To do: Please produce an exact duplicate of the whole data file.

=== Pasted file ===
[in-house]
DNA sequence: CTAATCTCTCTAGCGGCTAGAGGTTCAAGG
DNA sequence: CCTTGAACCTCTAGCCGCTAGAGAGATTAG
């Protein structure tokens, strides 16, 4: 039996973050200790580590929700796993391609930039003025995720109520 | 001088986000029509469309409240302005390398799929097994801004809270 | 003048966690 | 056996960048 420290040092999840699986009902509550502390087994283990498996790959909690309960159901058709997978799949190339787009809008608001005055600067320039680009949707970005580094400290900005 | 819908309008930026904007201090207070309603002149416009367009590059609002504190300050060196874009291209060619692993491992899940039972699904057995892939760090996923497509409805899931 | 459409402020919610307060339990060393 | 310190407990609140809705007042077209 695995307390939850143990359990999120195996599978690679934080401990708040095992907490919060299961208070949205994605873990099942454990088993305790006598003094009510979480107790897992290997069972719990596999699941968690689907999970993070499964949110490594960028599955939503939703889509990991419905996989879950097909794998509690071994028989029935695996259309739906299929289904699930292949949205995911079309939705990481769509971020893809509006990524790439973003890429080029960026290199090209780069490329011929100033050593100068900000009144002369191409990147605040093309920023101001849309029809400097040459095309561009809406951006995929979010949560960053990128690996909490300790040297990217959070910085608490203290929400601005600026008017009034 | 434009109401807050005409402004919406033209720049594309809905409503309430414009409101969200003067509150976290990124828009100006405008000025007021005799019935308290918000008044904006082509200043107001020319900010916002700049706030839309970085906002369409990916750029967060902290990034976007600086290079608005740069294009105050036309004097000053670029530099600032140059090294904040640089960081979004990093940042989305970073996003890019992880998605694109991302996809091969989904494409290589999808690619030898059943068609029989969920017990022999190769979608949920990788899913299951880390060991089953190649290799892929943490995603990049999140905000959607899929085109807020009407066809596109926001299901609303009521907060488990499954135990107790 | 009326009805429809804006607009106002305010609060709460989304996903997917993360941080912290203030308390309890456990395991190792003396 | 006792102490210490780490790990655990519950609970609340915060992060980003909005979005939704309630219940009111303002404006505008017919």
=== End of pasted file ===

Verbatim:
[in-house]
DNA sequence: CTAATCTCTCTAGCGGCTAGAGGTTCAAGG
DNA sequence: CCTTGAACCTCTAGCCGCTAGAGAGATTAG
């Protein structure tokens, strides 16, 4: 039996973050200790580590929700796993391609930039003025995720109520 | 001088986000029509469309409240302005390398799929097994801004809270 | 003048966690 | 056996960048 420290040092999840699986009902509550502390087994283990498996790959909690309960159901058709997978799949190339787009809008608001005055600067320039680009949707970005580094400290900005 | 819908309008930026904007201090207070309603002149416009367009590059609002504190300050060196874009291209060619692993491992899940039972699904057995892939760090996923497509409805899931 | 459409402020919610307060339990060393 | 310190407990609140809705007042077209 695995307390939850143990359990999120195996599978690679934080401990708040095992907490919060299961208070949205994605873990099942454990088993305790006598003094009510979480107790897992290997069972719990596999699941968690689907999970993070499964949110490594960028599955939503939703889509990991419905996989879950097909794998509690071994028989029935695996259309739906299929289904699930292949949205995911079309939705990481769509971020893809509006990524790439973003890429080029960026290199090209780069490329011929100033050593100068900000009144002369191409990147605040093309920023101001849309029809400097040459095309561009809406951006995929979010949560960053990128690996909490300790040297990217959070910085608490203290929400601005600026008017009034 | 434009109401807050005409402004919406033209720049594309809905409503309430414009409101969200003067509150976290990124828009100006405008000025007021005799019935308290918000008044904006082509200043107001020319900010916002700049706030839309970085906002369409990916750029967060902290990034976007600086290079608005740069294009105050036309004097000053670029530099600032140059090294904040640089960081979004990093940042989305970073996003890019992880998605694109991302996809091969989904494409290589999808690619030898059943068609029989969920017990022999190769979608949920990788899913299951880390060991089953190649290799892929943490995603990049999140905000959607899929085109807020009407066809596109926001299901609303009521907060488990499954135990107790 | 009326009805429809804006607009106002305010609060709460989304996903997917993360941080912290203030308390309890456990395991190792003396 | 006792102490210490780490790990655990519950609970609340915060992060980003909005979005939704309630219940009111303002404006505008017919």